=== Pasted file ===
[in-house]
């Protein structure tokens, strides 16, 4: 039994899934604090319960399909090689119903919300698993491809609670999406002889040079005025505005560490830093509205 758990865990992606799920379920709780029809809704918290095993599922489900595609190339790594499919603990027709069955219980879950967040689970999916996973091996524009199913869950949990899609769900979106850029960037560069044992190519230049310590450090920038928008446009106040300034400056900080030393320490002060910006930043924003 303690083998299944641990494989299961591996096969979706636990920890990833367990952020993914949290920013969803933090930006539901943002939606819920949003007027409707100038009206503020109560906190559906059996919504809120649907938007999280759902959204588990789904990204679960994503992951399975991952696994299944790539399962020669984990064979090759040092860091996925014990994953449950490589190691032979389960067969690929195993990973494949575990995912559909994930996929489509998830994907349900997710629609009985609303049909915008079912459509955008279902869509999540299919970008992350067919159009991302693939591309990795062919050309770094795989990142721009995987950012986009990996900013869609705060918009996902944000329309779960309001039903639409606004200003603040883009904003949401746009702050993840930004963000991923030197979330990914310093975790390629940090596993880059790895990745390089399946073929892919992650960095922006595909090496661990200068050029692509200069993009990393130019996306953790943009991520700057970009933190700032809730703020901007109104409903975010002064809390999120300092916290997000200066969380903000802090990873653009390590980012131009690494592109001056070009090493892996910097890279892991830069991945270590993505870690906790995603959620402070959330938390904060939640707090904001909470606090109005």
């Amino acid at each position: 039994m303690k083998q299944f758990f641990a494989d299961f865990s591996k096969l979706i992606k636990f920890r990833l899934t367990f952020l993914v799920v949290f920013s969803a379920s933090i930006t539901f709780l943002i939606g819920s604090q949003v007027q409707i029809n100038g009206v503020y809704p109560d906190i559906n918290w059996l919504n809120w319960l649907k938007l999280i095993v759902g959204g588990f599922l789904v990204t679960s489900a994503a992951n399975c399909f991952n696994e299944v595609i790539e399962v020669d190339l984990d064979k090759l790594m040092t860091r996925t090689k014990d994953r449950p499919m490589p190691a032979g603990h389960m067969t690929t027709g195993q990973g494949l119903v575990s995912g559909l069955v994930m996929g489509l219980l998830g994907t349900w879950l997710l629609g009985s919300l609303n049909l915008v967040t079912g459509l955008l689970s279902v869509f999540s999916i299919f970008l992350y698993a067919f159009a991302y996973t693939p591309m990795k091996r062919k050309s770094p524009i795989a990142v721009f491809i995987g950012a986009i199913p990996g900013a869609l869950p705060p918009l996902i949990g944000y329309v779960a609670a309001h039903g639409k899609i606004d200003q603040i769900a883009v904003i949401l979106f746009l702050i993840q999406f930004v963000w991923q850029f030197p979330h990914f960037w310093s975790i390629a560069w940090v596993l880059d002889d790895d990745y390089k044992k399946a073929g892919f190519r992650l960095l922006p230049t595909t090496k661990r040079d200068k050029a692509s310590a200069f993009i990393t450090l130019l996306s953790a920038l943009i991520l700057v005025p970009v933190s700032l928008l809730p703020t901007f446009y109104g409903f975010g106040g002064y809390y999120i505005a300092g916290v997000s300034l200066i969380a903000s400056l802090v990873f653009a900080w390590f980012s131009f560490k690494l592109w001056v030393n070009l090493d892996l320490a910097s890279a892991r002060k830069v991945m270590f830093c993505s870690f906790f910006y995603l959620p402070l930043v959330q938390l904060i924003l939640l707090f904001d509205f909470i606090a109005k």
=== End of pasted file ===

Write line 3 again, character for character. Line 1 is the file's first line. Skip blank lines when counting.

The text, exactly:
């Amino acid at each position: 039994m303690k083998q299944f758990f641990a494989d299961f865990s591996k096969l979706i992606k636990f920890r990833l899934t367990f952020l993914v799920v949290f920013s969803a379920s933090i930006t539901f709780l943002i939606g819920s604090q949003v007027q409707i029809n100038g009206v503020y809704p109560d906190i559906n918290w059996l919504n809120w319960l649907k938007l999280i095993v759902g959204g588990f599922l789904v990204t679960s489900a994503a992951n399975c399909f991952n696994e299944v595609i790539e399962v020669d190339l984990d064979k090759l790594m040092t860091r996925t090689k014990d994953r449950p499919m490589p190691a032979g603990h389960m067969t690929t027709g195993q990973g494949l119903v575990s995912g559909l069955v994930m996929g489509l219980l998830g994907t349900w879950l997710l629609g009985s919300l609303n049909l915008v967040t079912g459509l955008l689970s279902v869509f999540s999916i299919f970008l992350y698993a067919f159009a991302y996973t693939p591309m990795k091996r062919k050309s770094p524009i795989a990142v721009f491809i995987g950012a986009i199913p990996g900013a869609l869950p705060p918009l996902i949990g944000y329309v779960a609670a309001h039903g639409k899609i606004d200003q603040i769900a883009v904003i949401l979106f746009l702050i993840q999406f930004v963000w991923q850029f030197p979330h990914f960037w310093s975790i390629a560069w940090v596993l880059d002889d790895d990745y390089k044992k399946a073929g892919f190519r992650l960095l922006p230049t595909t090496k661990r040079d200068k050029a692509s310590a200069f993009i990393t450090l130019l996306s953790a920038l943009i991520l700057v005025p970009v933190s700032l928008l809730p703020t901007f446009y109104g409903f975010g106040g002064y809390y999120i505005a300092g916290v997000s300034l200066i969380a903000s400056l802090v990873f653009a900080w390590f980012s131009f560490k690494l592109w001056v030393n070009l090493d892996l320490a910097s890279a892991r002060k830069v991945m270590f830093c993505s870690f906790f910006y995603l959620p402070l930043v959330q938390l904060i924003l939640l707090f904001d509205f909470i606090a109005k």